Zabihullah Tamanna, 38, was fatally shot when the Afghan military convoy in which he was travelling came under attack, according to NPR. His American colleague, David Gilkey, and the Afghan army driver of the vehicle were also killed. The journalists were on assignment for NPR at the time, the U.S. broadcaster said in its account of the deaths. They died on their first day of being embedded with the Afghan army.
They were covering intense fighting between the Afghan military and Taliban fighters in and around Marjah, a Taliban stronghold that had once been taken by American forces. The NPR journalists were being escorted to cover the situation in Marjah when their convoy came under heavy fire. Two other NPR journalists traveling in a separate vehicle in the convoy were not injured.
An NPR investigation one year after Gilkey and Tamanna's death revealed that the convoy had been specifically targeted after the attackers were tipped off to the presence of Americans in the area. It was originally reported that the vehicle Gilkey and Tamanna were in was hit by a rocket-propelled-grenade, but NPR's investigation raised doubts. Tamanna did not suffer from any burns and was shot outside the vehicle, according to NPR.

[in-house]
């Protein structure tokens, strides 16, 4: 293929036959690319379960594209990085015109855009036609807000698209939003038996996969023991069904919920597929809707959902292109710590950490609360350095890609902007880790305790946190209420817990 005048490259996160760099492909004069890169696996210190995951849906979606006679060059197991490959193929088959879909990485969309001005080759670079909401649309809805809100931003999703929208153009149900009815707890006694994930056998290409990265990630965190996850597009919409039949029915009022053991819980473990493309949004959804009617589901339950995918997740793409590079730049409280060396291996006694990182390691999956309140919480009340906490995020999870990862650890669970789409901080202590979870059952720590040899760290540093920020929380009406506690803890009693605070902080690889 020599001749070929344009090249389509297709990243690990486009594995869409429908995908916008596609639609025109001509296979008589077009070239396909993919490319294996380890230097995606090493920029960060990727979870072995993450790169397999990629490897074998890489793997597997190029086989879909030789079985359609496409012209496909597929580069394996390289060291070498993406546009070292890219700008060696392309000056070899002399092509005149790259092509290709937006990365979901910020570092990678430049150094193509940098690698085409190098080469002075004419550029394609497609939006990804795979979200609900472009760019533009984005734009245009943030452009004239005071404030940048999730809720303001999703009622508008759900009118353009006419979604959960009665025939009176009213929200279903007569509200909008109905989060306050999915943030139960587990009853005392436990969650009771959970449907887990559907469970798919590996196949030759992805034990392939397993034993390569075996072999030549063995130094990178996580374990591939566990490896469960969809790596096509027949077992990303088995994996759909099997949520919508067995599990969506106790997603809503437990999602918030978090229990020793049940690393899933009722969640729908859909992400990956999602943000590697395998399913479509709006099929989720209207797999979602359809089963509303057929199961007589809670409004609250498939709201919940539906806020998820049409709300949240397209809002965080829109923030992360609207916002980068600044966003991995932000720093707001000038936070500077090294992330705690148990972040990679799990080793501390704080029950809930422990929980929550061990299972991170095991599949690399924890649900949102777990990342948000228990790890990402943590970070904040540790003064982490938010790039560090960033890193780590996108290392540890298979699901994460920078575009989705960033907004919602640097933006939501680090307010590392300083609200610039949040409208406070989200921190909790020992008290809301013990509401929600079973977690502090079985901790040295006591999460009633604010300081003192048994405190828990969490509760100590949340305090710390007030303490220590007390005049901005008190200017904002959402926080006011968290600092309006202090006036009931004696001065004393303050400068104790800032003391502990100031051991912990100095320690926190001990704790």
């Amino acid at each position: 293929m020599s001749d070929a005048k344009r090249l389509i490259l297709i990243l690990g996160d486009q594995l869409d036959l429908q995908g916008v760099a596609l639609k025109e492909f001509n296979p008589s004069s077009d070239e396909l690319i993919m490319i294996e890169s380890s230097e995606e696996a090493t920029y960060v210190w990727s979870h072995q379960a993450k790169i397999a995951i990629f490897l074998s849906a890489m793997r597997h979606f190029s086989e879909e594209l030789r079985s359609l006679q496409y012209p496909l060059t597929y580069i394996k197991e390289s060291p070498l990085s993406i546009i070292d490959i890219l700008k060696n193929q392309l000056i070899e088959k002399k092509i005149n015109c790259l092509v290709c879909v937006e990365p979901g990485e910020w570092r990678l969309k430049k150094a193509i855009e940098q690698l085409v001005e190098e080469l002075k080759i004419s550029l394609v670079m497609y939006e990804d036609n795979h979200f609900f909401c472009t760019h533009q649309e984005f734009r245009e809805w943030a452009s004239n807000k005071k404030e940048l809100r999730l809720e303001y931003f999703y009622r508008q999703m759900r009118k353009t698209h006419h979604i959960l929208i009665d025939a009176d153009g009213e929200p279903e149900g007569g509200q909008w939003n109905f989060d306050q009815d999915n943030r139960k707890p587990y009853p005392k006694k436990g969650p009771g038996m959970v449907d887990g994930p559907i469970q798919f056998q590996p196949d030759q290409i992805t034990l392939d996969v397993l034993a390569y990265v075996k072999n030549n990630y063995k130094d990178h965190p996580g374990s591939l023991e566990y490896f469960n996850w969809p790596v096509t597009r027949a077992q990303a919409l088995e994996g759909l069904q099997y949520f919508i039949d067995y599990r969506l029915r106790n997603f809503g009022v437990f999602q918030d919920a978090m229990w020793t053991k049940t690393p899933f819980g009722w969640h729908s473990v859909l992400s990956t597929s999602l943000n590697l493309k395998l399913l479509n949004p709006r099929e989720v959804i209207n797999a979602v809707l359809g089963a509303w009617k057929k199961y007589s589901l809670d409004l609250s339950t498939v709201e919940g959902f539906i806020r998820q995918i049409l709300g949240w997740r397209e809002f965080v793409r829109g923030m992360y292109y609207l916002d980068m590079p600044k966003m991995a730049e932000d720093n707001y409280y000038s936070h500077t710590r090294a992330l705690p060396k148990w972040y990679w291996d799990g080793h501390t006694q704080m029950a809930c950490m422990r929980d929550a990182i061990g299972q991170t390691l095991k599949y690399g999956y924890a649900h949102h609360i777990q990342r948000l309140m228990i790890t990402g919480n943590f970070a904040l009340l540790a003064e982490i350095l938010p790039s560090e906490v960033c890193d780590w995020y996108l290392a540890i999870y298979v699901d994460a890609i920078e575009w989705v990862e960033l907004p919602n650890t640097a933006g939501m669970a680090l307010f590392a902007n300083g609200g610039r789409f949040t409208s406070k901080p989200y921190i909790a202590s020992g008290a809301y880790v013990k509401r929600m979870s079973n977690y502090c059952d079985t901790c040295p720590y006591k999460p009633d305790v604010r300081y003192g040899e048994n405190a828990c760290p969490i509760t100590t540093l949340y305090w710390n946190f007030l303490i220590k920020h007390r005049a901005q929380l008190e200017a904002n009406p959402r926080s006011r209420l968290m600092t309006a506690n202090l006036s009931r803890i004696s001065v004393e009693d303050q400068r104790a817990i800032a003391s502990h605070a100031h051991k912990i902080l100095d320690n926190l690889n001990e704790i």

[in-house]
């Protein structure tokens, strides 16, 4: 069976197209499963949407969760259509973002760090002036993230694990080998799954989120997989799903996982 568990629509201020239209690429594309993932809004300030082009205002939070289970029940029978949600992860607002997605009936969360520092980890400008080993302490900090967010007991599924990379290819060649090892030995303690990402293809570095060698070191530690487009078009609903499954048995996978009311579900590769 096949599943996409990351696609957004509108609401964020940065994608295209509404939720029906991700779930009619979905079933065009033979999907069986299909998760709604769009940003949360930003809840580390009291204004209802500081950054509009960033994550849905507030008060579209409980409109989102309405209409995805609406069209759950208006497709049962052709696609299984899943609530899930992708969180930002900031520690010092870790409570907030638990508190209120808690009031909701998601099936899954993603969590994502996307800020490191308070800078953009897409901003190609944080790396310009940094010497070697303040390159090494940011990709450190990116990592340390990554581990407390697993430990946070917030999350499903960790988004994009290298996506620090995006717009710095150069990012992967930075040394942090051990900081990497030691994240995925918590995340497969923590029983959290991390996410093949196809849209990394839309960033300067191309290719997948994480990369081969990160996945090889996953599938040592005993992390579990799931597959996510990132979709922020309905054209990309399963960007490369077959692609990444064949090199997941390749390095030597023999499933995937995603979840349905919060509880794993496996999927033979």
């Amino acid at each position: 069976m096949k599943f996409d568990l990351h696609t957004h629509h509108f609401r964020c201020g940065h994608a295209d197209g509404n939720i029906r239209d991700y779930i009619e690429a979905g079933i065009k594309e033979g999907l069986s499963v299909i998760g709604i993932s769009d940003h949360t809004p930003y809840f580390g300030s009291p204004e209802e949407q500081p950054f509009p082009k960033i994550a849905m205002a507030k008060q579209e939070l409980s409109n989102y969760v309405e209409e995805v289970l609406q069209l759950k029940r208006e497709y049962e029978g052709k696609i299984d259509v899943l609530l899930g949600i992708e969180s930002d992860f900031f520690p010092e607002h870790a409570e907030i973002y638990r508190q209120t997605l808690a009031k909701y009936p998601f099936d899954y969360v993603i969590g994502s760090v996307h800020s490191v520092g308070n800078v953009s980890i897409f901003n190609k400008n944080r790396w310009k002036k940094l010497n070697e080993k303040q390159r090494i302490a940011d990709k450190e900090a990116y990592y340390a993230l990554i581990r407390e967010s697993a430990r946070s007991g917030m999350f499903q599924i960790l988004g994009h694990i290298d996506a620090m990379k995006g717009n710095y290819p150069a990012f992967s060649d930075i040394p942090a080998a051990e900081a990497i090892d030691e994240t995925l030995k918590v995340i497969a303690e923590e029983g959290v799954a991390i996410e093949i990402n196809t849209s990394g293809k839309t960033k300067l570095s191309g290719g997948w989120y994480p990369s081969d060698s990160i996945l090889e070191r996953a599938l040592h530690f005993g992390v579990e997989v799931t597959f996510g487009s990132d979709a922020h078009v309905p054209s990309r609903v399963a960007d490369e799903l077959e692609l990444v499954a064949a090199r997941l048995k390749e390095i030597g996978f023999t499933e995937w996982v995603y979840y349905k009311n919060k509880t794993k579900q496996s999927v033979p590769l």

Though Tamanna was working as a field producer and interpreter at the time of his death, his career as a journalist started in 2002, according to the Afghan Journalists Safety Committee. His first job was as a photojournalist for Xinhua News Agency; he was later promoted to run the Chinese government news agency's Kabul bureau until 2010. Typical of local journalists in conflict zones like Afghanistan, Tamanna had many clients other than NPR: Anadolu News Agency; CNN-IBN; Swiss TV; Brazil TV; China Central Television; Stars and Stripes, as well as several Dari-language local media organizations. Tamanna had degrees in law and political science from Kabul University, AJSC reported.